These gentlemen are very kindly offering a free downloadable copy of their Tides Will Take You EP for free on their Bandcamp page, or if you would like a physical copy and t-shirt of theirs, head to their website, where and or either will cost a small fee. These are some of the most hard-working and committed gentlemen I’ve ever met, so they completely deserve your hard earned money. They also have a large string of live dates until the end of this year, and are teasing something to be announced very shortly. New song? New EP? Debut album? Rub your hands with anticipation regardless.

https://www.facebook.com/highrisebandOfficial?fref=ts

Rose Kemp

Once upon a time, there were two folk musicians called Maddy and Rick, and they were in one of the most famous British folk bands of all time: Steeleye Span. Maddy and Rick married and conceived two children, one of which her name was Rose. Rose too initially was a folk musician, but she began to move in a different direction. She abandoned the traditional instruments and strove for a more electric based sound.You could view this as a fairy tale of corruption, but on behalf of the sheer talent and eclecticism that Rose Kemp shows in her songwriting, things turned out for the better. From embracing the more acoustic-focused, less-tempered roots of her parents to full-blown Sabbath-esque doom and drone dirges, her recorded output has sunk more and more into the shadows, but there has always remained a quirky, offbeat likeability to her work. Whether it’s the stirring emotional connection with the strings, or the sudden peril from stabs of organ, or even the various voice projections, from siren calls, to sultry tones, there is a large world of sounds just waiting to be explored. Saturday Night from 2008’s Unholy Majesty is a slow-burning ballad concerning the escapades of weekend living, that bursts into life near the climax, but is gorgeous only based on a few chords of the electric guitar and Rose’s sultry yet vengeful sounding tones. She’s since disappeared from a recording schedule, but her talent has given another shining hope to the already rich singer-songwriter pool, a darker hope, yet an excellent one.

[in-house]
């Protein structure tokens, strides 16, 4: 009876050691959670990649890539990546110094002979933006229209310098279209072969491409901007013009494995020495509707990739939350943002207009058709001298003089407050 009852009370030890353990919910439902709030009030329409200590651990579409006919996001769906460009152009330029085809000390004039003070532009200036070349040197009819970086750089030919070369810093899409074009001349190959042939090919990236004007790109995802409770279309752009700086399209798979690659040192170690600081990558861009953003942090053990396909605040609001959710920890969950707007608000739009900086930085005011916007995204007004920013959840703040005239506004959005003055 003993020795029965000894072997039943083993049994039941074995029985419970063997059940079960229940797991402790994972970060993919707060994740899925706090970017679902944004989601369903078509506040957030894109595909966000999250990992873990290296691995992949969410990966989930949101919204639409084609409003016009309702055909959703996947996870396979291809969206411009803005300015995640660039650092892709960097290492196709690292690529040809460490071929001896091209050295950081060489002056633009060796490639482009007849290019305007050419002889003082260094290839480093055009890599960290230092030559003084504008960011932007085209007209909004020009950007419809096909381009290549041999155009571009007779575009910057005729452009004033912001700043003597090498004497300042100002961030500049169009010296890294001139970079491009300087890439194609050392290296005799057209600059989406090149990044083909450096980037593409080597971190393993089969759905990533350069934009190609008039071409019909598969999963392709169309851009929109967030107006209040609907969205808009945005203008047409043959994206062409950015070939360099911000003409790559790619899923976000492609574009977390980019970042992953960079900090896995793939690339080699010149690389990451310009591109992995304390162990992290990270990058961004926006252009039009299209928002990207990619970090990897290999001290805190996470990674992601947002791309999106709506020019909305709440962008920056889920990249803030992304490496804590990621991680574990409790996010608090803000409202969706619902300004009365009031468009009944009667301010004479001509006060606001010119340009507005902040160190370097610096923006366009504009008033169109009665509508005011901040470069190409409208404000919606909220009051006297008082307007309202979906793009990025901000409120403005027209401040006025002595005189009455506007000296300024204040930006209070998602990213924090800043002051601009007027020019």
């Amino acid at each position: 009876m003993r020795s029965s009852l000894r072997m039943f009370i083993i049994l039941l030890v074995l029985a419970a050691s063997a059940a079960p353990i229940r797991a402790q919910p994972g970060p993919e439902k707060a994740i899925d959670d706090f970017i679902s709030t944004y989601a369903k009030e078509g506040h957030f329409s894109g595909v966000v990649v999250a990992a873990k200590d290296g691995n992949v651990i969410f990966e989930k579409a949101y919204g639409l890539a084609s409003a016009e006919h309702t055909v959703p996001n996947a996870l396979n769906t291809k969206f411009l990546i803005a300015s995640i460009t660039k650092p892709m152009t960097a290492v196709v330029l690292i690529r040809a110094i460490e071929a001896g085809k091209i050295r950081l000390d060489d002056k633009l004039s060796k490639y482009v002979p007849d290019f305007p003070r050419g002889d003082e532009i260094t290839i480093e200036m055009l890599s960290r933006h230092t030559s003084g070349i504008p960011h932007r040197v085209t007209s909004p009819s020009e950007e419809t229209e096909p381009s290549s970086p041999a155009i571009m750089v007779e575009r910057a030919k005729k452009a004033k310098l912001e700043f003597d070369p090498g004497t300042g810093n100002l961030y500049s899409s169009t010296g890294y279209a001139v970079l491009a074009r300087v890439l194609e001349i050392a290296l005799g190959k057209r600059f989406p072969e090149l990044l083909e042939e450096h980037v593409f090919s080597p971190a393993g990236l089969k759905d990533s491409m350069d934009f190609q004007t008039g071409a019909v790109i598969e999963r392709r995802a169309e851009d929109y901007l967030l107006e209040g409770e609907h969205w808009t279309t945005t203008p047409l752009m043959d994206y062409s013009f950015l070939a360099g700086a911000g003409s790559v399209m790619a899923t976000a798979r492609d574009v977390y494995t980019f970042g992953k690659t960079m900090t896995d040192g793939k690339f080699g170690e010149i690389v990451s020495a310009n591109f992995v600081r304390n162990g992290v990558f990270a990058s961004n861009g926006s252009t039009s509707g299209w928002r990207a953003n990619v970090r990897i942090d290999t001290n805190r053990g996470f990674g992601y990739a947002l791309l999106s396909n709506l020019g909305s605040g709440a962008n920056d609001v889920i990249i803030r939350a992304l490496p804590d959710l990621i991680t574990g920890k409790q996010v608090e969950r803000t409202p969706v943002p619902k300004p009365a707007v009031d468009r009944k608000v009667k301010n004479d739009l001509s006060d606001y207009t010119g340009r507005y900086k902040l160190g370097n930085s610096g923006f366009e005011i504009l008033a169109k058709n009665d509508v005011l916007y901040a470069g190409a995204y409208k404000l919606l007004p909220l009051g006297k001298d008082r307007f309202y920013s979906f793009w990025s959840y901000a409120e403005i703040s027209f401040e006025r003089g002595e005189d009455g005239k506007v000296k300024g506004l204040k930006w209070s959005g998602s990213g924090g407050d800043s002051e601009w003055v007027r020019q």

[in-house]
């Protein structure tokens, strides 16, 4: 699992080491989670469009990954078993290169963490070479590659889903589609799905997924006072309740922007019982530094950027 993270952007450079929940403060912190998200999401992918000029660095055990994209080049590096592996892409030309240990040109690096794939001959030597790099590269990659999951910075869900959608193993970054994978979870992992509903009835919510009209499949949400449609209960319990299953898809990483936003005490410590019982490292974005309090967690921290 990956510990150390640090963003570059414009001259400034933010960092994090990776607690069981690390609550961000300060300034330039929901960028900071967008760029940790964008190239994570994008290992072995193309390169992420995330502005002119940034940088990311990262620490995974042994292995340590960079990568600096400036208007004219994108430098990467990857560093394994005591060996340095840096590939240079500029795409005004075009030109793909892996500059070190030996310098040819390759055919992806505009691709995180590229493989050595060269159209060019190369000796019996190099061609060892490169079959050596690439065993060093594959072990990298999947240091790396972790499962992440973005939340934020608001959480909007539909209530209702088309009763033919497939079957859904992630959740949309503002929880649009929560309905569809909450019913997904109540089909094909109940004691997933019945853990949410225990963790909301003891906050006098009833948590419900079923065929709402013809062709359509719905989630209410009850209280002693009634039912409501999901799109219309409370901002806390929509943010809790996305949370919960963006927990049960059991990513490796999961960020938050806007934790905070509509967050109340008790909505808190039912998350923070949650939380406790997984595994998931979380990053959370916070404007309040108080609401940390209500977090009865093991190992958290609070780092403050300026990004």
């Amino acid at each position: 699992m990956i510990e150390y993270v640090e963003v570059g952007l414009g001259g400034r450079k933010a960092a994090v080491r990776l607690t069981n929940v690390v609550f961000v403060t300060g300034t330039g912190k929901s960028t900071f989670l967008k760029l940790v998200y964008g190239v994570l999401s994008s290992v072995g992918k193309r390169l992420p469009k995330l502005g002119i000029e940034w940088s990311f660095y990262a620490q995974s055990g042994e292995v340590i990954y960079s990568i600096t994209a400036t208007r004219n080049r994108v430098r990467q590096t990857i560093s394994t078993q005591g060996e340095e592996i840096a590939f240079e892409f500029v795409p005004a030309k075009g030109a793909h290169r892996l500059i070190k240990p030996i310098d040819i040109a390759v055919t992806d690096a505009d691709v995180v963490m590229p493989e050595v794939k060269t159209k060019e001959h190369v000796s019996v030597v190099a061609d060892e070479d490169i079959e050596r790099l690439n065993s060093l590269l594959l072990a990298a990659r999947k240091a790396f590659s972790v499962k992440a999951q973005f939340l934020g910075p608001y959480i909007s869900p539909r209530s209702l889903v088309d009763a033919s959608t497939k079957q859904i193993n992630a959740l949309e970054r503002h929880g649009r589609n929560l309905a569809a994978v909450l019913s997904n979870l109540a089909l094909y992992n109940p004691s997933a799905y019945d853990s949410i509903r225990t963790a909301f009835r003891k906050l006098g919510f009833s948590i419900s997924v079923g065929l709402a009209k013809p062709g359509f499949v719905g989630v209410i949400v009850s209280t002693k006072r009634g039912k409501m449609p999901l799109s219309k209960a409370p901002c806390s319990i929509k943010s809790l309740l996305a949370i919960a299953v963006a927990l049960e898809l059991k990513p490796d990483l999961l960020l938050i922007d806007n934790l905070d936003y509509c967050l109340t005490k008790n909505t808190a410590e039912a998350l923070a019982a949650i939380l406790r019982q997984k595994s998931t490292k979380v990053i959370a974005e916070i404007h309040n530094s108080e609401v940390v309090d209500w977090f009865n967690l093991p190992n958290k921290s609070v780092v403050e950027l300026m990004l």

Many of her recorded albums, as well as the odd collaboration such as Jeremy Smoking Jacket, can be found here and there floating around the internet and most respectable music retailers

https://www.facebook.com/pages/Rose-Kemp/103984439637649?fref=ts.

International Diamond Thieves

Active for over two years, but incredibly accomplished in just that short space of time before disappearing off the face of the earth, London’s International Diamond Thieves wrote a playbook filled with rap-rock hooks, unflinching punk ideology and memorable dancefloor grooves. Their charisma, energy and in some respects eclecticism, could’ve seen them fit right at home at the top of the London live scene, and their presence was already making ripples in mainland Europe. Take How It Is for example. Sure, there isn’t an abundance of their material floating around, but this implements a bridge between rap, reggae and ska punk in such a perfectly polished, ass-shaking fashion, it makes it near unbelievable that this band was only two years old. There’s a beautiful, infectious simplicity in the guitar, a thumping drum beat you can move to and a chorus with a message that Rage Against The Machine would be proud of. Long story short, their musicianship crawls with as many earworms, as does soil in the ground and whilst short-lived, this five piece’s name feels justified, whilst lifting many individual elements, they undoubtedly shined brightly in their performance.

How It Is, as well as two other tracks, 5.5 and Strange World, are available as free downloads from the band’s Soundcloud page, as well as How It Is can be downloaded right here, just click the arrow in the top right hand corner of the Soundcloud player.

https://www.facebook.com/internationaldiamondthieves?fref=ts